Writing about R o t M


First, there is a new, very dramatic trailer out for Ritual of the Moon! Please get hype. Now, onto writing about writing.


Not last summer but the summer before I wrote the first draft of an essay about the process of Ritual of the Moon, psychosocial disability, and time. It became two paper, one short and informal one on First Person Scholar, and one longer and more academic one in a special issue on queerness in Game Studies edited by Amanda Phillips and Bonnie Ruberg. Both papers are amazingly open access! 

I'm really proud of this paper. Even though I'm an artist, my academic writing tends to be really dry (good for getting As in school but bad for being an artist-scholar),  so being able to weave together theory, art practice, and personal experience helped enable me to experiment more with it. It also is the beginning of how I'm thinking through my academic projects and dissertation, which is about the regulation of affect and debility for profit of neoliberal capitalism done through videogames, and then imagining a different, healing form of game design based for psychosocial disability. I'll be starting to write that in earnest in the fall. 

In these papers I talk about the design process as it relates to the faux-division of craft and technology, and the labour of craft, but mostly I focus on time. Specifically, combining notions of queer time with crip time, the former being about the ways in which queerness can and has reformed chrononormativity, queer people's relationship to time and urgency, oscillating between no future (Edelman) and hopeful futures (Munoz). Crip time is a term used to describe theories of time and disability (almost always as they are formed by capitalist impositions) that  make us recognize how expectations of long things take are based on very particular minds and bodies. This is felt in the affect of every day life, the mundanity of the labour to keep on living. As you might have read in previous #RitualoftheMoonReflections, I think this daily mundane is a site of debilitation but at that same time can be the most important site of resistance, healing, and recuperation. In the paper in Game Studies, I  talk about quantum time, how quantum physics is currently understanding the non-linearity of time, but I won't try to sum that up here! 

I also talk about my feelings re: the game taking so much longer than I thought! An excerpt:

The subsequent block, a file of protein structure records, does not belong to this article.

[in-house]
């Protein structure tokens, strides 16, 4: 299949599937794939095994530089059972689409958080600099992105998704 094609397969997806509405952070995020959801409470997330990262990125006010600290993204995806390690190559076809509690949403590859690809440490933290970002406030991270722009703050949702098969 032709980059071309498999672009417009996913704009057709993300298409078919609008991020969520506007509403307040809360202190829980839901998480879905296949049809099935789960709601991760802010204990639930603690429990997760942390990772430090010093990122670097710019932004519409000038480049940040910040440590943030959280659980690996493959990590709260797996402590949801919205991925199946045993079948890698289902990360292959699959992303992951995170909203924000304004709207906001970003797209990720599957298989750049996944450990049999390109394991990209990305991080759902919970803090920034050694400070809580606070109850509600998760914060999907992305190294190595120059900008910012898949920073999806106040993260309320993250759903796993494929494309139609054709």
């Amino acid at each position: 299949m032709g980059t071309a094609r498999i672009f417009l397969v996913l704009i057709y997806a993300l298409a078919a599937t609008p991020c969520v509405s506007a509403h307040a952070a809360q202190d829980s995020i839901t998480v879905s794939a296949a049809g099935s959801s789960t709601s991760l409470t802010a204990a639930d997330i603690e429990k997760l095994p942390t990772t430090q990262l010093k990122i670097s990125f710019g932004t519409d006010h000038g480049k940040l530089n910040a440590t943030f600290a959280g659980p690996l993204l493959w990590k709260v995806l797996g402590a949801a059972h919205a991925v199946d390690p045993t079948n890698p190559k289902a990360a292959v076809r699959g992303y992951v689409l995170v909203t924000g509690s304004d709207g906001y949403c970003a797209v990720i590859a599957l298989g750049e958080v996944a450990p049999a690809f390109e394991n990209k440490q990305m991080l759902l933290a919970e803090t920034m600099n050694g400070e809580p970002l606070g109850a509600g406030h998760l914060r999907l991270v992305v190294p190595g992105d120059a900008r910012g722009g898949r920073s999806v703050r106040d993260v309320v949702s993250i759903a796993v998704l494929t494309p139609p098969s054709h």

"I’ve spent a lot of the past two years agonizing and complaining. Oh my god I want the game to come out so much. It’s a year over my estimation. It’s not done. I really want it to be done. I’m scared it will never be done. I’m scared it will loom over my head for the rest of my life. I’m scared I will put it out before it’s ready.

How do you know when it’s time to let go?

But I’ve had to shift my thinking about it. Instead of hating that it isn’t out yet, I’ve started to tell myself that it needed time to be fully digested, for me and the team to fully understand it and do the idea justice. It needed time to transform. I tell myself that labour takes time. That love takes time. I needed time to strip it to the barest bones of meditation on healing the future.

I’m so used to making things in a hypomanic state: work work work, exhaust myself then be done. But the pace has to be different for this game because it is about a different pace. It is about daily dedication in small bits over long periods of time. It is about being confused, stuck, suicidal. It is about meditating for 5 minutes a day because over time that creates a ritual that sustains us. And maybe the game is waiting for the right time to be released. Maybe it is waiting for when it makes the most sense. I’m realizing that it feels more prescient than ever. I know it is on so many of our minds, that push and pull between the desire to set the world on fire, giving up on it, and only caring for each present instant, and on the other hand, putting every ounce of ourselves into making the world better even if it feels fruitless, even when the majority seems against us. It feels befitting and relevant to consider the future of queerness, of racism, and of disability in North America and much of the world, at a time when living on the moon by yourself doesn’t seem like such a bad idea."


Now, it's almost out and I have new feelings about it! More on that tomorrow...



2 days until release. 

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